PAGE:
DĪP SIṄGH SHAHĪD, BĀBĀ (1682-1757), founder of the Shahīd misl or principalīty as well as of the Damdamī Ṭaksāl or Damdamā school of Sikh learning, was born in 1682, the son of Bhāī Bhagatā and Māī Jiūṇī, a Sikh couple living in Pahūviṇḍ, a village 40 km southwest of Amritsar. He received the vows of the Khālsā at Anandpur where he stayed for some time to study the sacred texts under Bhāī Manī Siṅgh. He re-joined Gurū Gobind Siṅgh at Talvaṇḍī Sābo in 1706 and, after the latter's departure for the South, stayed on there to look after the sacred shrine, Damdamā Sāhib. He, at the head of a small group of warriors, joined Bandā Siṅgh Bahādur in his campaign against the Mughal authority, but left him in 1714 when the Tatt Khālsā rose against him (Bandā Siṅgh). Retiring to Damdamā Sāhib at Talvaṇḍī Sābo with his band of warriors, he resumed his study and teaching of the Scripture and training in martial skills. In 1726, he had four copies of the Gurū Granth Sāhib made from the recension prepared earlier by Bhāī Manī Siṅgh under the supervision of Gurū Gobind Siṅgh during their stay at Damdamā Sāhib. In 1732, he went to the rescue of Sardār Ālā Siṅgh who had been besieged in Barnālā by Manjh and Bhaṭṭī Rājpūts in collaboration with the faujdār of Jalandhar and the nawāb of Mālerkoṭlā. In 1733, when the Mughal governor of Lahore sought peace with the Sikhs offering them a nawābship and a jāgīr, Dīp Siṅgh and his jathā or fighting band joined Nawāb Kapūr Siṅgh at Amritsar to form a joint Sikh force, the Dal Khālsā, which was soon divided for administrative convenience into Buddhā Dal and Taruṇā Dal, the latter being further split into five jathās. Dīp Siṅgh, now reverently called Bābā, was given the command of one of these jathās which in 1748 were redesignated misls. It came to be known as Shahīd misl after its founder met with the death of a martyr (shahīd, in Punjabi). The misls soon established their authority over different regions under rākhī system which meant, like chauth of the Marāṭhās, collection of a portion of the revenue of the region for guaranteeing peace, protection and security. Shahīd misl had its sphere of influence south of the River Sutlej and Dīp Siṅgh's headquarters remained at Talvaṇḍī Sābo. The tower in which he lived still stands next to the Takht Srī Damdamā Sāhib and is known as Burj Bābā Dīp Siṅgh Shahīd.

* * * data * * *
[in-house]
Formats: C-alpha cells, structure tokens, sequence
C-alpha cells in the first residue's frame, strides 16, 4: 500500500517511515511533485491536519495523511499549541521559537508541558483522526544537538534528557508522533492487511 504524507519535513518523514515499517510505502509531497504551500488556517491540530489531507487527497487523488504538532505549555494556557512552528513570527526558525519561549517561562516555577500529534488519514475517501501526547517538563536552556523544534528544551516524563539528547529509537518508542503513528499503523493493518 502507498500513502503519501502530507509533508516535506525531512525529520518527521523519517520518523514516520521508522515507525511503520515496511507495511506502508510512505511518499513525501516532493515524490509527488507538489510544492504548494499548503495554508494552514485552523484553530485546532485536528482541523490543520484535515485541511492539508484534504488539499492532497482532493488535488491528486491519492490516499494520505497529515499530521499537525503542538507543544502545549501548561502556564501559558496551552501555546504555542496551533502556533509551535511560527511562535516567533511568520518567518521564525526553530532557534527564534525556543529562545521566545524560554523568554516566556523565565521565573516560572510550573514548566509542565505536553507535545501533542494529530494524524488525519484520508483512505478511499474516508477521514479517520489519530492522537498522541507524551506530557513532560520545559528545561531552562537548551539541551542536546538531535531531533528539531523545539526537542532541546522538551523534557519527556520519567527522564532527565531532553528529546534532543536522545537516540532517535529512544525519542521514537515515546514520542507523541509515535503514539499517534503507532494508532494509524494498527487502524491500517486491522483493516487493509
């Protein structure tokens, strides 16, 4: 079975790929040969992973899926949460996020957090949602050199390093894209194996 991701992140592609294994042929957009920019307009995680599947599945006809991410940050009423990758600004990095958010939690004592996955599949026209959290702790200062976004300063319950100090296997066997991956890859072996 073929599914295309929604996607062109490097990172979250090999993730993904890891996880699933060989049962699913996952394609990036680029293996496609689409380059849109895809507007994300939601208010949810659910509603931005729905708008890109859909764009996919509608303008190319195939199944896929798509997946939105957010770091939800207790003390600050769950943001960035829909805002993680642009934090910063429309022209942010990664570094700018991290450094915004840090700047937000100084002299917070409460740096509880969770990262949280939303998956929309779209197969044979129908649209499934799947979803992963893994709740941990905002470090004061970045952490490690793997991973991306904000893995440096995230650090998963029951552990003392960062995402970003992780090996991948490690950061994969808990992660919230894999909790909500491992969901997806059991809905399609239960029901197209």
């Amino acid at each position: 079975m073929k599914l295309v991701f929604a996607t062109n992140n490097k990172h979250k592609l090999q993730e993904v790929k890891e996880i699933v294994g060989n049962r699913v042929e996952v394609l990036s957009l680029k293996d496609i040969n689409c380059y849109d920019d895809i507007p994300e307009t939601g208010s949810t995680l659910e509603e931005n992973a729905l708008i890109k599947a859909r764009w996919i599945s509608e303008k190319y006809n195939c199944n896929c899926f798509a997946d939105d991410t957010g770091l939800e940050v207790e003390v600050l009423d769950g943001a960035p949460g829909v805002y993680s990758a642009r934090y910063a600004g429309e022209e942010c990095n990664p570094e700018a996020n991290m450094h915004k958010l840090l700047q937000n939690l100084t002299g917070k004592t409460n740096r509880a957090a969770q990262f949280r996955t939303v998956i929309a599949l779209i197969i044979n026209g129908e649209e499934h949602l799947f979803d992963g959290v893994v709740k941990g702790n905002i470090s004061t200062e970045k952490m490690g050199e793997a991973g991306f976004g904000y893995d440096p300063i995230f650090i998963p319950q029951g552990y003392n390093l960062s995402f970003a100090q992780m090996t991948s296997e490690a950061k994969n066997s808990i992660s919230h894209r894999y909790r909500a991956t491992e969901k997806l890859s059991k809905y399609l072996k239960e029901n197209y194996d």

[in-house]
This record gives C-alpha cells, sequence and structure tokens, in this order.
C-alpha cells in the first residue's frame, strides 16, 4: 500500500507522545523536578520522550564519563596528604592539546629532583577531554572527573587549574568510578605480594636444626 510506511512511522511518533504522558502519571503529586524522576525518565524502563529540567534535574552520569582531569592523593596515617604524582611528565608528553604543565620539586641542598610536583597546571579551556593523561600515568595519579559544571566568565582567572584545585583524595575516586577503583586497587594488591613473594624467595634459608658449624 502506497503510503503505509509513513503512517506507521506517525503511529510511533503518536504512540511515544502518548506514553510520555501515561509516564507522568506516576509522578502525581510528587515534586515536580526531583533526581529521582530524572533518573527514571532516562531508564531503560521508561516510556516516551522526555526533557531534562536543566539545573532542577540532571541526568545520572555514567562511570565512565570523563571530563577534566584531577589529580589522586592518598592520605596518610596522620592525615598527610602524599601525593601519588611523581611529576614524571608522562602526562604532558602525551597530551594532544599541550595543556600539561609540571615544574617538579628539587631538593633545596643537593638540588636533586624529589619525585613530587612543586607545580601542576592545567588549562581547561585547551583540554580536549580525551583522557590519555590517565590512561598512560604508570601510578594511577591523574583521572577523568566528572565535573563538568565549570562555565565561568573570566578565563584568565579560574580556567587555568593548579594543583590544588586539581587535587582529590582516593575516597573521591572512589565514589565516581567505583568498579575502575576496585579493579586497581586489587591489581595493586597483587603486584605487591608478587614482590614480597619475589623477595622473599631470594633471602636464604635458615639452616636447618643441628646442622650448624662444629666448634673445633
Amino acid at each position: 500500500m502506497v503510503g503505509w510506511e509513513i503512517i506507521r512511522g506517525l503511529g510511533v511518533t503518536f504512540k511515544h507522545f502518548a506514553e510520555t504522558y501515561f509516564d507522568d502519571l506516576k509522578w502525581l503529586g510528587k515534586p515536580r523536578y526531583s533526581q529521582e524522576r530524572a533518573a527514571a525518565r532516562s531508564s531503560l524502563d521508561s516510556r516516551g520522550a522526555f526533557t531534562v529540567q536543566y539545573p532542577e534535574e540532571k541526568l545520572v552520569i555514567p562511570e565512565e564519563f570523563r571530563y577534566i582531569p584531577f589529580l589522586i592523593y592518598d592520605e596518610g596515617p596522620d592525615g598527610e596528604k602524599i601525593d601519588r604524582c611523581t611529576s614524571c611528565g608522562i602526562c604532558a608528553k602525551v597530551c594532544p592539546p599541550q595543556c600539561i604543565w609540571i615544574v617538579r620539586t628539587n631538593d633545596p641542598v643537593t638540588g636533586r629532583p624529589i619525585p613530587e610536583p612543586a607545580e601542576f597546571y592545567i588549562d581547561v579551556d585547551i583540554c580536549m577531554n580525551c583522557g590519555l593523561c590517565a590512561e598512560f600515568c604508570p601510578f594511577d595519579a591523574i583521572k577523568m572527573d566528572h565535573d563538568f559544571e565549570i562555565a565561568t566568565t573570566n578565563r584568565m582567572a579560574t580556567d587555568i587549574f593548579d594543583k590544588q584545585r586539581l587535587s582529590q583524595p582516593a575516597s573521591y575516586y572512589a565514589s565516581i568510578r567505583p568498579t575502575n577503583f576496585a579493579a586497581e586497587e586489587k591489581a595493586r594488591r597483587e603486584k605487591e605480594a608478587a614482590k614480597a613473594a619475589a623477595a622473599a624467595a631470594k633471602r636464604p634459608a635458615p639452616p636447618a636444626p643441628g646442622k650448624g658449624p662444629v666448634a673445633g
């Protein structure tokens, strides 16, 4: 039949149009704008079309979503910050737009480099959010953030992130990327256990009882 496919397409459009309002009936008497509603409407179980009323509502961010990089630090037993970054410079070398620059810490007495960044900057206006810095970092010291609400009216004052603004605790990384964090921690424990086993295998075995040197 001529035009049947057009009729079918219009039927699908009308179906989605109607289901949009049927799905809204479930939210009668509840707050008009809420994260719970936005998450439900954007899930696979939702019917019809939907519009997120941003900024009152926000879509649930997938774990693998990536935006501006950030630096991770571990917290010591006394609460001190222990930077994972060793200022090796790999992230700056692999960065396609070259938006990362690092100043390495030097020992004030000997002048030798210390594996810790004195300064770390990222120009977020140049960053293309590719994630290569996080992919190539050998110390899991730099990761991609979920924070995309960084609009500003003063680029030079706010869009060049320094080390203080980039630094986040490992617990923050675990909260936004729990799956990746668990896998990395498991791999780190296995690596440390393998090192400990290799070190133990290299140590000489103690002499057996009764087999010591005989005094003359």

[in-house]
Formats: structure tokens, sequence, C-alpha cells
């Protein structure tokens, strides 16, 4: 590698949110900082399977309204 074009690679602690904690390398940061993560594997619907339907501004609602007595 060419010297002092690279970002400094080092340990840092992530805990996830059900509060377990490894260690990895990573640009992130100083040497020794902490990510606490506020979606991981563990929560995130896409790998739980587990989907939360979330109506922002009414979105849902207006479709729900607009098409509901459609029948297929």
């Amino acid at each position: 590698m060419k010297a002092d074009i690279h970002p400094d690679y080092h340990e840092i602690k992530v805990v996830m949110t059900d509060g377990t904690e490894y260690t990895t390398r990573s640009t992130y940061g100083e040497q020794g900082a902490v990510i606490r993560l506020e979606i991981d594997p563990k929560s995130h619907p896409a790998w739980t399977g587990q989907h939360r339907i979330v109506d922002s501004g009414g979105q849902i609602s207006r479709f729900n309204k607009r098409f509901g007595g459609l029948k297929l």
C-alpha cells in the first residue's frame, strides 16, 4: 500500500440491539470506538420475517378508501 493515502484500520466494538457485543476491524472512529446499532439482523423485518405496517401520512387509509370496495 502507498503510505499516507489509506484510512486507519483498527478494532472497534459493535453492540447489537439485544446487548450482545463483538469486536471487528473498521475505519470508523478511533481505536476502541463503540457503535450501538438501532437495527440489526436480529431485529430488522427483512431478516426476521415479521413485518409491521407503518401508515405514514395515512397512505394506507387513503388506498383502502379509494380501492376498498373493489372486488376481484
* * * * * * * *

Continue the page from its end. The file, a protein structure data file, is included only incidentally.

During his fourth invasion of India in the winter of 1756-57, Ahmad Shāh Durrānī annexed the Punjab to the Afghān dominions and appointed his son, Taimūr, viceroy at Lahore, with the veteran general, Jahān Khān, as his deputy. Jahān Khān invested Amritsar in May 1757, razed the Sikh fortress of Rām Rauṇī and filled up the sacred pool. As the news of this desecration reached Dīp Siṅgh, he set out with his jathā towards the Holy City. Many Sikhs joined him on the way so that when he arrived at Tarn Tāran he had at his command a force of 5, 000 men. Jahān Khān's troops lay in wait for them near Gohlvaṛ village, 8 km ahead. They barred their way and a fierce action took place. Dīp Siṅgh suffered grave injury near Rāmsar, yet such was the firmness of his resolve to reach the holy precincts that he carried on the battle until he fell dead in the close vicinity of the Harimandar. This was on 11 November 1757. A legend grew that it was Bābā Dīp Siṅgh's headless body holding his severed head on his left hand and wielding his khaṇḍā, double-edged sword, with his right hand that had fought on until he had redeemed his pledge to liberate the holy shrine. Two shrines now commemorate the martyr, one on the circumambulatory terrace of the sarovar surrounding the Golden Temple where he finally fell and the other, Shahīdgañj Bābā Dīp Siṅgh Shahīd, near Gurdwārā Rāmsar, where his body was cremated.


  1. Bhaṅgū, Ratan Siṅgh, Prāchīn Panth Prakāsh. Amritsar, 1914
  2. Giān Siṅgh, Giānī, Panth Prakāsh [Reprint]. Patiala, 1970
  3. Ṭhākar Siṅgh Giānī, Shahīd Bilās Bābā Dīp Siṅgh Jī. Amritsar, 1904
  4. Cunningham, Joseph Davey, A History of the Sikhs. London, 1849

K. S. Thāpar